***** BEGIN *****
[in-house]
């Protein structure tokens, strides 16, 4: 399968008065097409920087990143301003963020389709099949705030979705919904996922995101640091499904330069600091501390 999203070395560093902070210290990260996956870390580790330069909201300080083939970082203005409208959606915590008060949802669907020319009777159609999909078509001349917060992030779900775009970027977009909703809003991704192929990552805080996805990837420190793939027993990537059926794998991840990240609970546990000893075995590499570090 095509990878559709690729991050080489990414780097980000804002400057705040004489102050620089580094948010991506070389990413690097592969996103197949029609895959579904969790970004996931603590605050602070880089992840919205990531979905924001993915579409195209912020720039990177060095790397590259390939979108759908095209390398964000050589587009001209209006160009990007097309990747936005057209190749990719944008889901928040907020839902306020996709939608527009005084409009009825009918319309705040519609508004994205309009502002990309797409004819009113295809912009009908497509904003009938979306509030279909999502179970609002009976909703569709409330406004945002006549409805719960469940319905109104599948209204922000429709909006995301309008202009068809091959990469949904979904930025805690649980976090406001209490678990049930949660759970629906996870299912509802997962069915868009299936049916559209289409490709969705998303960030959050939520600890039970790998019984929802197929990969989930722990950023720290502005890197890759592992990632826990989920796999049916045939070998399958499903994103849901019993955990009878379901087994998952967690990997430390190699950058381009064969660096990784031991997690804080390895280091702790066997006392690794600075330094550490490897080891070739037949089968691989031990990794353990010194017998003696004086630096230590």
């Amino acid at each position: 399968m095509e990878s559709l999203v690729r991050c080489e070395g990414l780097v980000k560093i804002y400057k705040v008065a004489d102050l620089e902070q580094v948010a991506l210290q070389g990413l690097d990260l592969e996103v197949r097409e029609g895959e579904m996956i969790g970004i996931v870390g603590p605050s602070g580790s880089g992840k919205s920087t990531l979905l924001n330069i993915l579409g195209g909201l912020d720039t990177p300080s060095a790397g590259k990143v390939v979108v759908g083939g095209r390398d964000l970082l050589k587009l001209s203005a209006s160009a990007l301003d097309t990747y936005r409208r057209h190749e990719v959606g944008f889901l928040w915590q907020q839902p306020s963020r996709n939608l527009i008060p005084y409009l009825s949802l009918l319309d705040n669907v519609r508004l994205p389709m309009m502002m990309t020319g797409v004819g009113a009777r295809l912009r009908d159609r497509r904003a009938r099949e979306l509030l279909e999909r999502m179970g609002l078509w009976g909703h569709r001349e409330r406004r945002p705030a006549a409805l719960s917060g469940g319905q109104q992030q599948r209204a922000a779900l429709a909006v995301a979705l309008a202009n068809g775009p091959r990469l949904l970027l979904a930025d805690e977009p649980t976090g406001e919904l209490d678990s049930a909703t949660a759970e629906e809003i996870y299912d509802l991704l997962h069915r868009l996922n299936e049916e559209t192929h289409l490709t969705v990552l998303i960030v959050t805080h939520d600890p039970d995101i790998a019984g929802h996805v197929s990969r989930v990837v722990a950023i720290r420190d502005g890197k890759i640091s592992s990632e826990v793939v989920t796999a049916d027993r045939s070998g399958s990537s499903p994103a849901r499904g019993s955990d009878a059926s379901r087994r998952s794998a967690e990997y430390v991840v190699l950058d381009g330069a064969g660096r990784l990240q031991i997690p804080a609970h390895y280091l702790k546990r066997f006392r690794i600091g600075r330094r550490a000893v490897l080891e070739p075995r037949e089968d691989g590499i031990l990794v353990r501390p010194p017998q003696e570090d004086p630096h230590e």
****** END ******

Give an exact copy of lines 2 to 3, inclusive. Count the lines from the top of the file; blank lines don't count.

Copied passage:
């Protein structure tokens, strides 16, 4: 399968008065097409920087990143301003963020389709099949705030979705919904996922995101640091499904330069600091501390 999203070395560093902070210290990260996956870390580790330069909201300080083939970082203005409208959606915590008060949802669907020319009777159609999909078509001349917060992030779900775009970027977009909703809003991704192929990552805080996805990837420190793939027993990537059926794998991840990240609970546990000893075995590499570090 095509990878559709690729991050080489990414780097980000804002400057705040004489102050620089580094948010991506070389990413690097592969996103197949029609895959579904969790970004996931603590605050602070880089992840919205990531979905924001993915579409195209912020720039990177060095790397590259390939979108759908095209390398964000050589587009001209209006160009990007097309990747936005057209190749990719944008889901928040907020839902306020996709939608527009005084409009009825009918319309705040519609508004994205309009502002990309797409004819009113295809912009009908497509904003009938979306509030279909999502179970609002009976909703569709409330406004945002006549409805719960469940319905109104599948209204922000429709909006995301309008202009068809091959990469949904979904930025805690649980976090406001209490678990049930949660759970629906996870299912509802997962069915868009299936049916559209289409490709969705998303960030959050939520600890039970790998019984929802197929990969989930722990950023720290502005890197890759592992990632826990989920796999049916045939070998399958499903994103849901019993955990009878379901087994998952967690990997430390190699950058381009064969660096990784031991997690804080390895280091702790066997006392690794600075330094550490490897080891070739037949089968691989031990990794353990010194017998003696004086630096230590």
């Amino acid at each position: 399968m095509e990878s559709l999203v690729r991050c080489e070395g990414l780097v980000k560093i804002y400057k705040v008065a004489d102050l620089e902070q580094v948010a991506l210290q070389g990413l690097d990260l592969e996103v197949r097409e029609g895959e579904m996956i969790g970004i996931v870390g603590p605050s602070g580790s880089g992840k919205s920087t990531l979905l924001n330069i993915l579409g195209g909201l912020d720039t990177p300080s060095a790397g590259k990143v390939v979108v759908g083939g095209r390398d964000l970082l050589k587009l001209s203005a209006s160009a990007l301003d097309t990747y936005r409208r057209h190749e990719v959606g944008f889901l928040w915590q907020q839902p306020s963020r996709n939608l527009i008060p005084y409009l009825s949802l009918l319309d705040n669907v519609r508004l994205p389709m309009m502002m990309t020319g797409v004819g009113a009777r295809l912009r009908d159609r497509r904003a009938r099949e979306l509030l279909e999909r999502m179970g609002l078509w009976g909703h569709r001349e409330r406004r945002p705030a006549a409805l719960s917060g469940g319905q109104q992030q599948r209204a922000a779900l429709a909006v995301a979705l309008a202009n068809g775009p091959r990469l949904l970027l979904a930025d805690e977009p649980t976090g406001e919904l209490d678990s049930a909703t949660a759970e629906e809003i996870y299912d509802l991704l997962h069915r868009l996922n299936e049916e559209t192929h289409l490709t969705v990552l998303i960030v959050t805080h939520d600890p039970d995101i790998a019984g929802h996805v197929s990969r989930v990837v722990a950023i720290r420190d502005g890197k890759i640091s592992s990632e826990v793939v989920t796999a049916d027993r045939s070998g399958s990537s499903p994103a849901r499904g019993s955990d009878a059926s379901r087994r998952s794998a967690e990997y430390v991840v190699l950058d381009g330069a064969g660096r990784l990240q031991i997690p804080a609970h390895y280091l702790k546990r066997f006392r690794i600091g600075r330094r550490a000893v490897l080891e070739p075995r037949e089968d691989g590499i031990l990794v353990r501390p010194p017998q003696e570090d004086p630096h230590e």